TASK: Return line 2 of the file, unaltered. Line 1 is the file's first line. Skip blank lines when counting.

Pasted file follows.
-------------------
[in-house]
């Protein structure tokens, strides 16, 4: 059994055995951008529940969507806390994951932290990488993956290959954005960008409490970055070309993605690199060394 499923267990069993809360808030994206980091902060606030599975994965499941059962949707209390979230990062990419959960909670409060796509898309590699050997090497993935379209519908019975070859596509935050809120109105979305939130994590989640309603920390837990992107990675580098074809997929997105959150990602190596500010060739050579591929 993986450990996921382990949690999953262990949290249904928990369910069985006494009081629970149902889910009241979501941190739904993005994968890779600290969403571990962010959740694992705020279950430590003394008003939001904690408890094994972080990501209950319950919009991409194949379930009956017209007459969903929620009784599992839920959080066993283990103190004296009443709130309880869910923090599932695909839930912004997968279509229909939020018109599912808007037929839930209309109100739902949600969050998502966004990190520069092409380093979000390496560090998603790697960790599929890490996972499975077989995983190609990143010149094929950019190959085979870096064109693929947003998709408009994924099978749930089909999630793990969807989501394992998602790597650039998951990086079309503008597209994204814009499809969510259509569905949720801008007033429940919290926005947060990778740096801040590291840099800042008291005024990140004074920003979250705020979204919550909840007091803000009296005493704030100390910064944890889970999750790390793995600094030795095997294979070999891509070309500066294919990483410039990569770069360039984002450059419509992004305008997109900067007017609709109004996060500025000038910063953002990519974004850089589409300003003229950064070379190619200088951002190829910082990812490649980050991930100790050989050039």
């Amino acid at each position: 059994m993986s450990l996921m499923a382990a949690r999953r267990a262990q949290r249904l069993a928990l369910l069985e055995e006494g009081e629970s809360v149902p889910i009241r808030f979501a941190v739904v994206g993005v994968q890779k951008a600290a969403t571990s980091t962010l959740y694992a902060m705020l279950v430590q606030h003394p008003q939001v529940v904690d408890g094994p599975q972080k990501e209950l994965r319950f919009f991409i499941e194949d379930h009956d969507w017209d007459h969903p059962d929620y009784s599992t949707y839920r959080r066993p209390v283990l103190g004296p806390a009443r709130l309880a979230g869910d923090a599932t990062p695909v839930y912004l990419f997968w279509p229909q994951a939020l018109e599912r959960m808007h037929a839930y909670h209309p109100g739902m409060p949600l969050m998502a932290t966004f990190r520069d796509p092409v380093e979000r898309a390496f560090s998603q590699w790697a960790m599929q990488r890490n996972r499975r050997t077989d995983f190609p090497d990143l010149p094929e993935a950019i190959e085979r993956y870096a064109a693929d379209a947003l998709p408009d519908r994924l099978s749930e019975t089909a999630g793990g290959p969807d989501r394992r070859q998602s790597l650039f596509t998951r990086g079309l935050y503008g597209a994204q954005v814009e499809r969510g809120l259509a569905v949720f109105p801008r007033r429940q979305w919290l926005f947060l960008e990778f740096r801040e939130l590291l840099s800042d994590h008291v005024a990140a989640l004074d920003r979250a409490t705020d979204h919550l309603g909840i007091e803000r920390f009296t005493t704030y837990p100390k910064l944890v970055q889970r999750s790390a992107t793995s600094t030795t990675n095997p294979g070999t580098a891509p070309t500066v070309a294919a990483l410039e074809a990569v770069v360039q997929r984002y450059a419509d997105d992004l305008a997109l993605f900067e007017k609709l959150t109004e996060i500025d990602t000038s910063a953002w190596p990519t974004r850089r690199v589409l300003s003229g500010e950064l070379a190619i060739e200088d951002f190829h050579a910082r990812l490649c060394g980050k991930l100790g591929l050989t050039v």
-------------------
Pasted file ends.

């Protein structure tokens, strides 16, 4: 059994055995951008529940969507806390994951932290990488993956290959954005960008409490970055070309993605690199060394 499923267990069993809360808030994206980091902060606030599975994965499941059962949707209390979230990062990419959960909670409060796509898309590699050997090497993935379209519908019975070859596509935050809120109105979305939130994590989640309603920390837990992107990675580098074809997929997105959150990602190596500010060739050579591929 993986450990996921382990949690999953262990949290249904928990369910069985006494009081629970149902889910009241979501941190739904993005994968890779600290969403571990962010959740694992705020279950430590003394008003939001904690408890094994972080990501209950319950919009991409194949379930009956017209007459969903929620009784599992839920959080066993283990103190004296009443709130309880869910923090599932695909839930912004997968279509229909939020018109599912808007037929839930209309109100739902949600969050998502966004990190520069092409380093979000390496560090998603790697960790599929890490996972499975077989995983190609990143010149094929950019190959085979870096064109693929947003998709408009994924099978749930089909999630793990969807989501394992998602790597650039998951990086079309503008597209994204814009499809969510259509569905949720801008007033429940919290926005947060990778740096801040590291840099800042008291005024990140004074920003979250705020979204919550909840007091803000009296005493704030100390910064944890889970999750790390793995600094030795095997294979070999891509070309500066294919990483410039990569770069360039984002450059419509992004305008997109900067007017609709109004996060500025000038910063953002990519974004850089589409300003003229950064070379190619200088951002190829910082990812490649980050991930100790050989050039």